You and Cthugha have tangled before, and I have read those threads ... in my opinion he made his points much more clearly than you did, and supported them better with literature references as well. Everything he mentions is consistent with a QUANTUM explanation, not a simple classical one .. where do you think the well-defined phase of the two-photon state comes from, if not the fact that it is a pure quantum state, and therefore has a coherent phase-relationship between the photons? Furthermore, his explanation is completely consistent with the experimental results. He is not denying any of the claims or interpretations made in the papers themselves, he is only pointing out that there is less mysticism associated with the observed effects that is generally attributed to them by laymen and in the popular media.

Finally, it is worth pointing out that no one claimed that "coincidence counters do phase matching", so I don't know where you came up with that phrasing ... rather, Cthugha's point is that the interference that is observed arises from the well-defined phase relationship between the entangled photons. Unless you can come up with a detailed rebuttal to his arguments, I will remain convinced that he is correct, and you are the one who is confused.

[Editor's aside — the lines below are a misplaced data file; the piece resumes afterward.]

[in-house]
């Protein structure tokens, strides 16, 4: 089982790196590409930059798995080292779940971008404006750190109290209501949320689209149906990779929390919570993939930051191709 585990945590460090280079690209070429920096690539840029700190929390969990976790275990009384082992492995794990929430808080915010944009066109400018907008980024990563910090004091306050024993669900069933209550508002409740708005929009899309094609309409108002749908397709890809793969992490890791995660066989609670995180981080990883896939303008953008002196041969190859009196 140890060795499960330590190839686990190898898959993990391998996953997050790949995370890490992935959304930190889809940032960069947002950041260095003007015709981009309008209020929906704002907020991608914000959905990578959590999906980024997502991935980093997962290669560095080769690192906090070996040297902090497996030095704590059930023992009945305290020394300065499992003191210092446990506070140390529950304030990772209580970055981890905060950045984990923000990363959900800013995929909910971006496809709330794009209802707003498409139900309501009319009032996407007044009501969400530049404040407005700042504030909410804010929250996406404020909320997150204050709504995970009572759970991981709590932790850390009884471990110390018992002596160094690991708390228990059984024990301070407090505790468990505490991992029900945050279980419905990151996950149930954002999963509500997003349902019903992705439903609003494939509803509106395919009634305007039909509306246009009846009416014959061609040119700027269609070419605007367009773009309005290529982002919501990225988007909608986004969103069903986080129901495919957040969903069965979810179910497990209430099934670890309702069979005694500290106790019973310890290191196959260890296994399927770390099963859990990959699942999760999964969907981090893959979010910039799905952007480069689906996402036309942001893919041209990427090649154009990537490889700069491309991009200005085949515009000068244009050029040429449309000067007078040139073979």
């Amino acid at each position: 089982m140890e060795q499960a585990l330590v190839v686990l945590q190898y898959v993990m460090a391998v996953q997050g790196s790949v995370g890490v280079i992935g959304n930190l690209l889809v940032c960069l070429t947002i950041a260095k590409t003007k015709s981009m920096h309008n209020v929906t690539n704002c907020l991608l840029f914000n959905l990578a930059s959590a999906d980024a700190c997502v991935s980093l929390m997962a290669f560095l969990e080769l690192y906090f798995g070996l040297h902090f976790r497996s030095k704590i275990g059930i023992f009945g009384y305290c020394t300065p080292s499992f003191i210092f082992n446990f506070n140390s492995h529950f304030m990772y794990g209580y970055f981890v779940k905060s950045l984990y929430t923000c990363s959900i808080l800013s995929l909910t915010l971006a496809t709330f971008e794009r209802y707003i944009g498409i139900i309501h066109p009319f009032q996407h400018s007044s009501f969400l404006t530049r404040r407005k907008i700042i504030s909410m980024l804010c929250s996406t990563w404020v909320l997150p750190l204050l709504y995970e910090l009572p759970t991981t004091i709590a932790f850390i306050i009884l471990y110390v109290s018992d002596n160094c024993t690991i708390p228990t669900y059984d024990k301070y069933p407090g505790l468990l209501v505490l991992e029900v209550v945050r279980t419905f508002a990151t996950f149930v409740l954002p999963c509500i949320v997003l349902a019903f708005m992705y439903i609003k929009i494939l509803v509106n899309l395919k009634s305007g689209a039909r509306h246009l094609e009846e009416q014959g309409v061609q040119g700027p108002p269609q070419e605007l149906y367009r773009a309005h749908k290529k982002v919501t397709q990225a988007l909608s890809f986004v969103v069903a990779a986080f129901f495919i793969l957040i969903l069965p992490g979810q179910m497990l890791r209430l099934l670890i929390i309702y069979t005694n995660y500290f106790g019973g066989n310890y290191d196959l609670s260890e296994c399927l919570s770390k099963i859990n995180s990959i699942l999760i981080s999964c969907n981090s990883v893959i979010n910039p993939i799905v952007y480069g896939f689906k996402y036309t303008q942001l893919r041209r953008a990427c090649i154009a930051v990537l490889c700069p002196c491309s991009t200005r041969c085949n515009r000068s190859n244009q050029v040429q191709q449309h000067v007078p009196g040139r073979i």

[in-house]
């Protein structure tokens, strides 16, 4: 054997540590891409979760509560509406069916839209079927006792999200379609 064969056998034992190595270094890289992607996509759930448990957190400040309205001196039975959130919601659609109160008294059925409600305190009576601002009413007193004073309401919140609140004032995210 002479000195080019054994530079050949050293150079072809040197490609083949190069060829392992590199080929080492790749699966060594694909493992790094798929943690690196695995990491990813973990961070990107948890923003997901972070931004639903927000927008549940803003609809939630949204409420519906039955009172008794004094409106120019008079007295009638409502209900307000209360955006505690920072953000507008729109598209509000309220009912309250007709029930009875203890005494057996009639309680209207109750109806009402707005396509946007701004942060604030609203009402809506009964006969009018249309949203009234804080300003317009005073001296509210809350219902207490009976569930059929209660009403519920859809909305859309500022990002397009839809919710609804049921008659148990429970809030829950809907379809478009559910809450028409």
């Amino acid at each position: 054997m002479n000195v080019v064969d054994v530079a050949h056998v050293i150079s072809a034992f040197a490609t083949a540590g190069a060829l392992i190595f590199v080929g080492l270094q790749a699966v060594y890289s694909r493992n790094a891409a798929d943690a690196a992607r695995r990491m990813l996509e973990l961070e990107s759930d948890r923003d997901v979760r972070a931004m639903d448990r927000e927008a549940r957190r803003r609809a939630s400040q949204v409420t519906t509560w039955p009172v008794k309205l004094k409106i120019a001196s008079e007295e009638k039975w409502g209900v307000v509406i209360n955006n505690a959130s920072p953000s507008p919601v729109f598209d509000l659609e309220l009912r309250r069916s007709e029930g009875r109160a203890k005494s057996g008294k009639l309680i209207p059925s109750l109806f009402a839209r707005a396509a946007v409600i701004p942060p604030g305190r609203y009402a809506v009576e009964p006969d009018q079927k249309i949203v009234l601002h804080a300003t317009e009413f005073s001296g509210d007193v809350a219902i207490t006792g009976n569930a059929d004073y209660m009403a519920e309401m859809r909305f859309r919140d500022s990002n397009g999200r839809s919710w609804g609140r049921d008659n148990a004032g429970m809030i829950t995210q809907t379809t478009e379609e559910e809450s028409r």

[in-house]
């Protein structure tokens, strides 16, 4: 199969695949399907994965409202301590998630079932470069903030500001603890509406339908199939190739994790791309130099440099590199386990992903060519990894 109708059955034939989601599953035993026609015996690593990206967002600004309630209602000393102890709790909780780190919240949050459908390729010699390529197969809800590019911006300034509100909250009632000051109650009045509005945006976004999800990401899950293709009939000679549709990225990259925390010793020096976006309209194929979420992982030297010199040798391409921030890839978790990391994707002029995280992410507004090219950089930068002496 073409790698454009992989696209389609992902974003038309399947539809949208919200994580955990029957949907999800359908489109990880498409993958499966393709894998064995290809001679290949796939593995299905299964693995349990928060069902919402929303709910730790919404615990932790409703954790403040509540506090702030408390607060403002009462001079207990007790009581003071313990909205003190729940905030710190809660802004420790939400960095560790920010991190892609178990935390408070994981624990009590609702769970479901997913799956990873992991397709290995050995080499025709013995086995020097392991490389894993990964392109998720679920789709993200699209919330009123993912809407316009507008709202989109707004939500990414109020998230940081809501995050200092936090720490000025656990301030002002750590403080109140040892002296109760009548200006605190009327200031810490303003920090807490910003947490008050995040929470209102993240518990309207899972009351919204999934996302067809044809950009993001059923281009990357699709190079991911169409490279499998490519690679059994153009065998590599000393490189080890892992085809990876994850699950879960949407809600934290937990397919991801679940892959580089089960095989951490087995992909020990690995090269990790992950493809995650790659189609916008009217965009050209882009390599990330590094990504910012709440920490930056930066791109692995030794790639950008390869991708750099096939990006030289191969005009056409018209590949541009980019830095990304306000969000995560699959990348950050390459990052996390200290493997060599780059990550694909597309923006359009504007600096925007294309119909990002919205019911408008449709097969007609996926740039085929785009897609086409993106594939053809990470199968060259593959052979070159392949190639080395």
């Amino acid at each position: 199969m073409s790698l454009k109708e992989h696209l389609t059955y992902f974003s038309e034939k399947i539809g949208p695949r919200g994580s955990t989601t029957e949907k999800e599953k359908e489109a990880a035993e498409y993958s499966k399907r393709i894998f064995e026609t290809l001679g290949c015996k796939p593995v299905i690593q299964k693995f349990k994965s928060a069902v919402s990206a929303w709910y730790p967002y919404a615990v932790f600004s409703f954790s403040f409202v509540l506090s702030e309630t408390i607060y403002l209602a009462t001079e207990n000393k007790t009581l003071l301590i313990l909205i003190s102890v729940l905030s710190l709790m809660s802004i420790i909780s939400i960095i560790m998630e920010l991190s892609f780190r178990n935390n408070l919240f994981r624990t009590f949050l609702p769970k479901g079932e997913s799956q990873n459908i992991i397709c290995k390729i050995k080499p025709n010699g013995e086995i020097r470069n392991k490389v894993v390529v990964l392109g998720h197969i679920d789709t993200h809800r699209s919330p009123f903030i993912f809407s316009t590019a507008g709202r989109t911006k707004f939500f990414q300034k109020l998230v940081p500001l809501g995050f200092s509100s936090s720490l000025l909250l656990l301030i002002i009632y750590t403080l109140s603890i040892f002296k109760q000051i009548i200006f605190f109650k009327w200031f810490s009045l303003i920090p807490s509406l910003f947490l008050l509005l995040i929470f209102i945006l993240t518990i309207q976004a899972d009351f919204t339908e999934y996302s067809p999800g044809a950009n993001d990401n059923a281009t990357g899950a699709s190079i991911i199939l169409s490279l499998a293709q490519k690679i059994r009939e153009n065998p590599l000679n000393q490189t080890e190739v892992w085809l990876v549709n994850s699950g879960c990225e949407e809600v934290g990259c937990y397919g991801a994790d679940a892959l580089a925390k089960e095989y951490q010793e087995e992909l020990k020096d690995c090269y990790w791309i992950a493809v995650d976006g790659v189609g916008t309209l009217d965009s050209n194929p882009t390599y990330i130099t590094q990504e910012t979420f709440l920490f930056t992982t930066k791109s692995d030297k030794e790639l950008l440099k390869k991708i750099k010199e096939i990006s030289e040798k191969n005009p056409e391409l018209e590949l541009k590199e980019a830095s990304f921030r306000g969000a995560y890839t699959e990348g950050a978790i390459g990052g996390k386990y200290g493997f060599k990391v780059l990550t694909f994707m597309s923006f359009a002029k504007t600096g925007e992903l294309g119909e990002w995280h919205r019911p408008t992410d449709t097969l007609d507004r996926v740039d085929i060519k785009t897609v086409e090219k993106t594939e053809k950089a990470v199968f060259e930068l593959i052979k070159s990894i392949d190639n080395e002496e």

19. Jun 4, 2011

zonde

Cthugha's analysis is clearly correct at least about one thing.
Postselection by coincidence counter has a key role in appearance of interference pattern.

That can be easily seen if you replace polarizer in idler beam with polarization beam splitter. Then you will have fringe and antifringe pattern at the same time just by looking at coincidences between signaling detector and one of the two detector at different outputs of PBS.

20. Jun 4, 2011

unusualname

Well you should read the threads again. When Cthugha first suggested the coincidence counters were to ensure classical (spatial) coherence between entangled pairs I thought he was being too ridiculous to argue with. You see you can't argue clearly with someone who has a wrong understanding of QM. And the fact that you think my arguments aren't made clearly is probably due to you not understanding QM either.

These sort of debates had merit maybe in the 1930s but in 2011 to have people still bewildered by QM is just tiring. Go and read a popular discussion of QM like Gribbin's "In Search Of Schrödingers Cat", it's a non technical explanation of what is accepted by all correctly thinking scientists today.